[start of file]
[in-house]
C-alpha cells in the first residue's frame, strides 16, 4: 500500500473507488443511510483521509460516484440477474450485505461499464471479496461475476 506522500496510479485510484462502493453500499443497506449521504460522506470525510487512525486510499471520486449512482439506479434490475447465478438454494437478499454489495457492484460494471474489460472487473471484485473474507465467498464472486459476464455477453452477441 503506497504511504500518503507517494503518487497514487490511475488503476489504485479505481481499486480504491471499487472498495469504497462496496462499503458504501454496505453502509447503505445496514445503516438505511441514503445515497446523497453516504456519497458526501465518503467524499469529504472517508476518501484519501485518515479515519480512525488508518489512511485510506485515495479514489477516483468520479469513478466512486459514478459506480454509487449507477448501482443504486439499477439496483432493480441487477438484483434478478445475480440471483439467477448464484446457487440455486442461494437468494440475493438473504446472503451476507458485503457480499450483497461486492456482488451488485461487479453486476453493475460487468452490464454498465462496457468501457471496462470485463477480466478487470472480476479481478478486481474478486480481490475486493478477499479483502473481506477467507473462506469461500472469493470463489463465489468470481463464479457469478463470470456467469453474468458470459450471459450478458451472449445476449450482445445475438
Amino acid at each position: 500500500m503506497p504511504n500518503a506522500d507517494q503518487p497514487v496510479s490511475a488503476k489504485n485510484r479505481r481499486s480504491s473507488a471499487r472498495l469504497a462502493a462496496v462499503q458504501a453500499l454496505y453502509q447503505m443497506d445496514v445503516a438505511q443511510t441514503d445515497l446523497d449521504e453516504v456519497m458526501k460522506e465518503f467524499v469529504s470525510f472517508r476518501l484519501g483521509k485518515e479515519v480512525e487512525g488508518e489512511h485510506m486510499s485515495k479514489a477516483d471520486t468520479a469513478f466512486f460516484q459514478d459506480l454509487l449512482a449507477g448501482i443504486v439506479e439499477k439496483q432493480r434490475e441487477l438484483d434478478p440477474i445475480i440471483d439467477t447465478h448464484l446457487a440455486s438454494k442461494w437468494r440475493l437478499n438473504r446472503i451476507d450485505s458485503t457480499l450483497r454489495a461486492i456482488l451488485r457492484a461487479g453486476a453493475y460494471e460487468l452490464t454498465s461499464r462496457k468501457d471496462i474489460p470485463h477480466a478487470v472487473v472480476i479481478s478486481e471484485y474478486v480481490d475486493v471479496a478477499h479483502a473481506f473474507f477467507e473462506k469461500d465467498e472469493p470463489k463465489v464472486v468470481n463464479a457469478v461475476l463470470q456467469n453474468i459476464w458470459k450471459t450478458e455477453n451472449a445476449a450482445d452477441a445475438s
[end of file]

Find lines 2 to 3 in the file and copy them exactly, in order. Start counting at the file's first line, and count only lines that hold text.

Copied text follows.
C-alpha cells in the first residue's frame, strides 16, 4: 500500500473507488443511510483521509460516484440477474450485505461499464471479496461475476 506522500496510479485510484462502493453500499443497506449521504460522506470525510487512525486510499471520486449512482439506479434490475447465478438454494437478499454489495457492484460494471474489460472487473471484485473474507465467498464472486459476464455477453452477441 503506497504511504500518503507517494503518487497514487490511475488503476489504485479505481481499486480504491471499487472498495469504497462496496462499503458504501454496505453502509447503505445496514445503516438505511441514503445515497446523497453516504456519497458526501465518503467524499469529504472517508476518501484519501485518515479515519480512525488508518489512511485510506485515495479514489477516483468520479469513478466512486459514478459506480454509487449507477448501482443504486439499477439496483432493480441487477438484483434478478445475480440471483439467477448464484446457487440455486442461494437468494440475493438473504446472503451476507458485503457480499450483497461486492456482488451488485461487479453486476453493475460487468452490464454498465462496457468501457471496462470485463477480466478487470472480476479481478478486481474478486480481490475486493478477499479483502473481506477467507473462506469461500472469493470463489463465489468470481463464479457469478463470470456467469453474468458470459450471459450478458451472449445476449450482445445475438
Amino acid at each position: 500500500m503506497p504511504n500518503a506522500d507517494q503518487p497514487v496510479s490511475a488503476k489504485n485510484r479505481r481499486s480504491s473507488a471499487r472498495l469504497a462502493a462496496v462499503q458504501a453500499l454496505y453502509q447503505m443497506d445496514v445503516a438505511q443511510t441514503d445515497l446523497d449521504e453516504v456519497m458526501k460522506e465518503f467524499v469529504s470525510f472517508r476518501l484519501g483521509k485518515e479515519v480512525e487512525g488508518e489512511h485510506m486510499s485515495k479514489a477516483d471520486t468520479a469513478f466512486f460516484q459514478d459506480l454509487l449512482a449507477g448501482i443504486v439506479e439499477k439496483q432493480r434490475e441487477l438484483d434478478p440477474i445475480i440471483d439467477t447465478h448464484l446457487a440455486s438454494k442461494w437468494r440475493l437478499n438473504r446472503i451476507d450485505s458485503t457480499l450483497r454489495a461486492i456482488l451488485r457492484a461487479g453486476a453493475y460494471e460487468l452490464t454498465s461499464r462496457k468501457d471496462i474489460p470485463h477480466a478487470v472487473v472480476i479481478s478486481e471484485y474478486v480481490d475486493v471479496a478477499h479483502a473481506f473474507f477467507e473462506k469461500d465467498e472469493p470463489k463465489v464472486v468470481n463464479a457469478v461475476l463470470q456467469n453474468i459476464w458470459k450471459t450478458e455477453n451472449a445476449a450482445d452477441a445475438s